Microsoft closing the book on Encarta

The software maker decides to shelve its online encyclopedia, no doubt due to the growth of alternatives such as Wikipedia.

Microsoft has quietly confirmed that it is getting out of the encyclopedia business, ending its long-standing Encarta product.

As noted by Ars Technica, the software maker says it will discontinue all its online Encarta products by October, with the exception of Encarta Japan, which will run through the end of the year. It will also stop selling Microsoft Student and Encarta Premium, paid software products that included the online encyclopedia.

In a posting on its Web site, Microsoft said that the move reflected the change in the way people use reference material. It didn't mention Wikipedia by name, but I think we all know the biggest change to encyclopedias to come around in recent memory.

"Encarta has been a popular product around the world for many years," Microsoft said. "However, the category of traditional encyclopedias and reference material has changed. People today seek and consume information in considerably different ways than in years past. As part of Microsoft's goal to deliver the most effective and engaging resources for today's consumer, it has made the decision to exit the Encarta business."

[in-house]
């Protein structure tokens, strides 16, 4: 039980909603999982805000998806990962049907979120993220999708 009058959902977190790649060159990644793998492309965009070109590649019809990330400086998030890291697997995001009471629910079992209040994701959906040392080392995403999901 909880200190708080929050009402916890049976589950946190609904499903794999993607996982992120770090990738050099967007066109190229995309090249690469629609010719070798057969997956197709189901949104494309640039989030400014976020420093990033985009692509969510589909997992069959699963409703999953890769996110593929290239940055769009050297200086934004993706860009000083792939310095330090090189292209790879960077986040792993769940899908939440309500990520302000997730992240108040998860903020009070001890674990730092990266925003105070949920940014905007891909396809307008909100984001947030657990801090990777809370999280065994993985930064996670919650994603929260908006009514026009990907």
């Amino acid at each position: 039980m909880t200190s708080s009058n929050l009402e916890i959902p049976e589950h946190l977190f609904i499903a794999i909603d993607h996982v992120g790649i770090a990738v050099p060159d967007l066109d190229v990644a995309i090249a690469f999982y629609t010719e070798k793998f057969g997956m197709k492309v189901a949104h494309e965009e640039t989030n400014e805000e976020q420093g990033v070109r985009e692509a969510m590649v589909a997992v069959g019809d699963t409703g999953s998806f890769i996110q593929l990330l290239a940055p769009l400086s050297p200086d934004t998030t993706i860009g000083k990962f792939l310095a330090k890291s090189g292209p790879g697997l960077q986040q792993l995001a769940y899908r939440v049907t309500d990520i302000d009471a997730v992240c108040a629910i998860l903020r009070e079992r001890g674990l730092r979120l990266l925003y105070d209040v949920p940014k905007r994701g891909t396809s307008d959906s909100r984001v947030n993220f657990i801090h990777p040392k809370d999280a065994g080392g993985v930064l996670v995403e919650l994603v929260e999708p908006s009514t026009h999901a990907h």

The move is one of a relative handful of products that Microsoft has discontinued in the wake of expense cuts implemented in January, cuts that included the company's first across-the-board layoffs.

Last week, Microsoft said it was scrapping a Web analytics product that was in beta. In November, the company announced plans to stop selling its Windows Live OneCare antivirus product.

Microsoft has been publishing Encarta, in various forms, for more than a decade. It has also scooped up various print encyclopedias along the way, according to Wikipedia (I love irony). While the original Encarta was based on Funk and Wagnalls, Microsoft later bought Collier's Encyclopedia and New Merit Scholar's Encyclopedia and incorporated those two products into Encarta, again according to Wikipedia.

 

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